To beat cancer sooner, we need to detect it sooner. Early detection of cancers relies on the ability to identify cancer in its infancy or in a pre-cancerous state, before the disease has spread and while it is still relatively easy to treat. It can have a profound impact on patient outcome and survival, for instance, for UK patients diagnosed with lung cancer at stage 1, 88% survived the disease for at least one year, however, this drops significantly to just 19% if the cancer is diagnosed in the latter stage 4.
Cancer Early Detection
While early detection and long term survival is improving in the most common cancers such as breast, prostate and ovarian cancers, more work is still needed in other cancer types and specific communities at high risk of developing the cancer. Cancer early detection is essential in particularly aggressive cancers typically diagnosed at late stage such as some hepato-pancreato-biliary cancers, or those prevalent within the community.
Early Detection Research
Levering the support and expertise enabled through the recent International Alliance for Cancer Early Detection (ACED) award, the Cancer Early Detection theme is focused on how to use ctDNA and other predictive methods to identify breast and lung cancer sooner, as well as other cancer types.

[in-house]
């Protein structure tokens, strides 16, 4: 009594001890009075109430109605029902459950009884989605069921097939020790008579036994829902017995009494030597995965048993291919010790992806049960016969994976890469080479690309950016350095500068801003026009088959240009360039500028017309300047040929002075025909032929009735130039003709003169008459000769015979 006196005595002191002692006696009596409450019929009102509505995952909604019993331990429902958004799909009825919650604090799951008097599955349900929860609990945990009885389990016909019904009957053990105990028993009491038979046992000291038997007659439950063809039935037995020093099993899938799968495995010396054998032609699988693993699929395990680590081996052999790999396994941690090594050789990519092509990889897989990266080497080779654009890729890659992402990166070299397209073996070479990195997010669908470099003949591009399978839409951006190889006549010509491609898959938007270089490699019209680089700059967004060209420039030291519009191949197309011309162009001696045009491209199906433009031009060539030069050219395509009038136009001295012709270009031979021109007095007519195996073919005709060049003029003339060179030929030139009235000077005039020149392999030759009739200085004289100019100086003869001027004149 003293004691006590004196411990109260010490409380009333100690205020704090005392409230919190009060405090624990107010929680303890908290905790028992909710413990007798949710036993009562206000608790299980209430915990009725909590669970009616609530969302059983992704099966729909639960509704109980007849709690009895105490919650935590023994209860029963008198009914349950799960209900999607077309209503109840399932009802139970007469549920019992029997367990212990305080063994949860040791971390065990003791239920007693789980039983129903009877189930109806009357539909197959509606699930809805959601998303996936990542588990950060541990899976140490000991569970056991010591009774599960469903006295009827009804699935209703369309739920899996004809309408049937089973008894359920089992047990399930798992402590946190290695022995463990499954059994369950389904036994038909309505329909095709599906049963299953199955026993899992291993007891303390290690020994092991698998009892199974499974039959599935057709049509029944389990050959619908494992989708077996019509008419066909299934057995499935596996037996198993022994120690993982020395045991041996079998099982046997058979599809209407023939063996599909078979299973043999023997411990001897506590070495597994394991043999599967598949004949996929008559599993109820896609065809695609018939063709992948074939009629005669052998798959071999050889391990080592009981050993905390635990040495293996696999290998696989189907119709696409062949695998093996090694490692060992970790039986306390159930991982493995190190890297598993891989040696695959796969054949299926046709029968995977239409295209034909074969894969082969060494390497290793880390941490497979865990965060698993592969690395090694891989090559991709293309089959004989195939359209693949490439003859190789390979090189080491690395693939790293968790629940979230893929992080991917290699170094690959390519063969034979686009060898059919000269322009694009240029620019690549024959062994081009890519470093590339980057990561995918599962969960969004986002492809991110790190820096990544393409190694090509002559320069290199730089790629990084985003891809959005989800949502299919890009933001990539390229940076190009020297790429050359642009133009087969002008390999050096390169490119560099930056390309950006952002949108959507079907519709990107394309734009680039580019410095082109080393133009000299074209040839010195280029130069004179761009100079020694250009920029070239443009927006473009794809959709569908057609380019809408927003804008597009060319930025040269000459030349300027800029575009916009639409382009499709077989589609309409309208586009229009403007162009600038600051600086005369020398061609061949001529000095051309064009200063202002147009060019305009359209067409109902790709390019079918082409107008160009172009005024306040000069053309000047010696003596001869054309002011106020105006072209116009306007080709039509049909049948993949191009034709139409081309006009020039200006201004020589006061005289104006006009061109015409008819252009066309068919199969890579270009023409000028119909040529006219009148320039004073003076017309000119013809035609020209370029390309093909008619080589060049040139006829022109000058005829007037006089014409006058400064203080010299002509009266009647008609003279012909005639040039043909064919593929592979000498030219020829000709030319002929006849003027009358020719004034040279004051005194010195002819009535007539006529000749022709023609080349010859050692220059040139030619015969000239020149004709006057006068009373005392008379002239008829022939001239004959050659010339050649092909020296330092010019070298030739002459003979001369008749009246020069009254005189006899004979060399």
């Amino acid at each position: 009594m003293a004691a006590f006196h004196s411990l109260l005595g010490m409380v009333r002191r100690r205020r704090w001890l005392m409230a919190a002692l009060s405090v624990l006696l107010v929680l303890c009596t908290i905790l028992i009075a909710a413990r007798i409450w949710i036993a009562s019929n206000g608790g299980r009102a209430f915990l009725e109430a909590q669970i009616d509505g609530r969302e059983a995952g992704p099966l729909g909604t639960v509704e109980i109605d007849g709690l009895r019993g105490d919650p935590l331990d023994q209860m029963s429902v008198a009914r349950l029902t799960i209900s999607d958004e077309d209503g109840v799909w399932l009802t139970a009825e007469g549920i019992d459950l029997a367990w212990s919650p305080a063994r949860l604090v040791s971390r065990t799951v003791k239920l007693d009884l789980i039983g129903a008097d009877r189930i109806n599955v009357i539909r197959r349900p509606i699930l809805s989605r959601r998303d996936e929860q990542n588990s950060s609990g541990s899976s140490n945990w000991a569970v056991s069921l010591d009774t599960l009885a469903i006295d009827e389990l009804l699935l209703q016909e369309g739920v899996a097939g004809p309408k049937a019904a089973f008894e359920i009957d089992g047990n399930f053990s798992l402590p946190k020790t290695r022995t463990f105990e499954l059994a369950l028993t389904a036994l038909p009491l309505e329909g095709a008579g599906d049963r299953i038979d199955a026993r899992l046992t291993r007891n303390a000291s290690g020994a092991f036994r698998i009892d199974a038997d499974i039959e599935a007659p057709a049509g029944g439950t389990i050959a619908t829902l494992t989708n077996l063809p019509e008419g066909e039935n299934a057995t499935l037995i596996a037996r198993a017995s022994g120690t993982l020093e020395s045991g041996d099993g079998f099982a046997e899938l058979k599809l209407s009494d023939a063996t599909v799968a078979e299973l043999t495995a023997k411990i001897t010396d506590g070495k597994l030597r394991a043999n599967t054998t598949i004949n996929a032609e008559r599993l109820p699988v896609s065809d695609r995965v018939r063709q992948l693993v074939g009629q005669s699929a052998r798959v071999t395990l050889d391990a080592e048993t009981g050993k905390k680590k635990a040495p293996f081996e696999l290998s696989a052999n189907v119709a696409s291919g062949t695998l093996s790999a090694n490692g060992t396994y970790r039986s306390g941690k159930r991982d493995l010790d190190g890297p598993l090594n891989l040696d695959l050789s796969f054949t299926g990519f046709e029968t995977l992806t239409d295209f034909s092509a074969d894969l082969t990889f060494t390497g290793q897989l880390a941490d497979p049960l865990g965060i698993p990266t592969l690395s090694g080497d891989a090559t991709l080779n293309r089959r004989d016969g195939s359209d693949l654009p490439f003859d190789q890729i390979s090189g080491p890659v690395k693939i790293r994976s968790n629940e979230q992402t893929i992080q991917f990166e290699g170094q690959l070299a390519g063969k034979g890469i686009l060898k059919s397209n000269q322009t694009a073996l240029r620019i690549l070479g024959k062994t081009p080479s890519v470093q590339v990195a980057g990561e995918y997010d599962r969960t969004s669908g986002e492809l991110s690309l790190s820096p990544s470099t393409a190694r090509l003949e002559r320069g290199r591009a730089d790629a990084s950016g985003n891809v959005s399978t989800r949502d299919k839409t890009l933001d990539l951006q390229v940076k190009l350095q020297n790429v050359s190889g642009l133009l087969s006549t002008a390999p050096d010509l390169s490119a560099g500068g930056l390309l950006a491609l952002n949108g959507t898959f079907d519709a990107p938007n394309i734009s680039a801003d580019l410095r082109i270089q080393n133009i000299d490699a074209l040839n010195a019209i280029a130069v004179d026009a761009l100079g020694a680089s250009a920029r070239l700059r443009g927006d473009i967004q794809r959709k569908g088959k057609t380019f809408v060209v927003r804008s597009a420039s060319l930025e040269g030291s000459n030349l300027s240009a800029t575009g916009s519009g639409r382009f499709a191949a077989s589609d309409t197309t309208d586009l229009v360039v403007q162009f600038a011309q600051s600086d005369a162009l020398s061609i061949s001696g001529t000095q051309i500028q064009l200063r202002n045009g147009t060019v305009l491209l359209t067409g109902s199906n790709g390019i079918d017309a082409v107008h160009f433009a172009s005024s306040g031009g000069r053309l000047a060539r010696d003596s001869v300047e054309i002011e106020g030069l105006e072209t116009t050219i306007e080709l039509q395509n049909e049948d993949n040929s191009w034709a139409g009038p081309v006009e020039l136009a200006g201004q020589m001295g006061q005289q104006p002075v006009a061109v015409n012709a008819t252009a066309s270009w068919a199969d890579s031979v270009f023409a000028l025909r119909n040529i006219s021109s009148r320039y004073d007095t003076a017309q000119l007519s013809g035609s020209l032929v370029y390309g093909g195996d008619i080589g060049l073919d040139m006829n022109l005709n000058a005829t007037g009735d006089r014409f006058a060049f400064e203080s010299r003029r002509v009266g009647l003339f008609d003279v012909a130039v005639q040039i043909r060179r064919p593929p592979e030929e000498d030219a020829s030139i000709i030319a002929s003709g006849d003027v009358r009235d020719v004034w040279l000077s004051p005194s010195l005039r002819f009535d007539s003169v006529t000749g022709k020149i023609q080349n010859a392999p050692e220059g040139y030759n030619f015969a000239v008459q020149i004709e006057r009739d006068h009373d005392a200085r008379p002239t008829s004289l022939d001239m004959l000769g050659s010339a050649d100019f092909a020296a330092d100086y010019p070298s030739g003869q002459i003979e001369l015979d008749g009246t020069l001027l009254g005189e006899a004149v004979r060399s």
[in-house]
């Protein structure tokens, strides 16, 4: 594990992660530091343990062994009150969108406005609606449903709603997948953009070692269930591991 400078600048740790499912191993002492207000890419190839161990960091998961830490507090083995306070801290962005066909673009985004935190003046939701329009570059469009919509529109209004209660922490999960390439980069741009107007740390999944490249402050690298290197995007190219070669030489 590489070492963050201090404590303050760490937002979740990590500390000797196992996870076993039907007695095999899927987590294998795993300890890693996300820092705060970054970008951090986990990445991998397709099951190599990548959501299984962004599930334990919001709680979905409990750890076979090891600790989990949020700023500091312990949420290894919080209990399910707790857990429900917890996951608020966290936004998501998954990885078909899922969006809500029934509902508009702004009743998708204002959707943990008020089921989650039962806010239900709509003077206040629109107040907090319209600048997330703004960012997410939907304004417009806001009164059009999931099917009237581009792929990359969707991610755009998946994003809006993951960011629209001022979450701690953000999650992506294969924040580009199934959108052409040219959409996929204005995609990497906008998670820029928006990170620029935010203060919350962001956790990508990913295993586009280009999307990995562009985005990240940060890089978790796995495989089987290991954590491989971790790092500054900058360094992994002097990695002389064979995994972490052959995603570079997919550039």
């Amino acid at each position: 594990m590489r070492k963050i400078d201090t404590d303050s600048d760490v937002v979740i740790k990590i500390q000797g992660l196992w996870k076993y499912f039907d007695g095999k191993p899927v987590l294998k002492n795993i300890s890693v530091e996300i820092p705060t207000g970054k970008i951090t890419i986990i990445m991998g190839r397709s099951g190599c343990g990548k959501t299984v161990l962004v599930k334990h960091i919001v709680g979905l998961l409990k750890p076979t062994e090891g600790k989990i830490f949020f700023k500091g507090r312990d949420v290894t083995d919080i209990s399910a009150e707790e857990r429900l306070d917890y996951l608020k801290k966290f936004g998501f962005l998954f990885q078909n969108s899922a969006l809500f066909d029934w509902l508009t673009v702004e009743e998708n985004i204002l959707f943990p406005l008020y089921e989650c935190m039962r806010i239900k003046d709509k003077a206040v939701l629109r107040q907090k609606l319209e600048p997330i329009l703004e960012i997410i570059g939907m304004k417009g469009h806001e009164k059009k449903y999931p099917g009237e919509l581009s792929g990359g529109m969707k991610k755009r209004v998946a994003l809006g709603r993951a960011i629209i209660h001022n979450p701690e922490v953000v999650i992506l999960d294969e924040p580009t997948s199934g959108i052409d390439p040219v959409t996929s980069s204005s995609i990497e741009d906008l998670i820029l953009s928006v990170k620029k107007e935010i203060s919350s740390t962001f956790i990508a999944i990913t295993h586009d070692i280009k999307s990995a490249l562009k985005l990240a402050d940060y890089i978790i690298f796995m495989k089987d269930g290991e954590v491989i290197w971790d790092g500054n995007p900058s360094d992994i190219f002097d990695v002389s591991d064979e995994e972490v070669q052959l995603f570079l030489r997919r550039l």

Manchester has higher-than-average rates of lung cancer and this local need, combined with the expertise and projects initiated through the NIHR Manchester Biomedical Research Centre and ACED, are enabling community engagement programmes in lung cancer early detection involving sample collection, analysis and follow-up treatment over the coming years.
A major focus of our research aspirations centre around cancer in the real world patient or member of the public. Through community engagement schemes, the Early Detection Team will aim to bring the analyse and detection of cancers closer to the home. In addition, our team are investigating how comorbidities and age affect risk of developing cancer.
Cancer biomarkers are core to our vision of delivering precision medicine for all.
Digital Cancer Centre
Digital research underpins all our research themes. Discover how we leverage technology, AI and data to improve cancer outcomes.
Experimental Cancer Medicine
To improve patient lives, we need new therapies and treatments and early phase clinical trials to continue to be developed.
Acquisition of patient samples is key to translational research and we have developed an extensive biobanking infrastructure to allow collection at all points of the treatment pathway.
Radiotherapy plays a vital role in the treatment of cancer and nearly 50% of people receive some form of radiotherapy at some point during cancer treatment.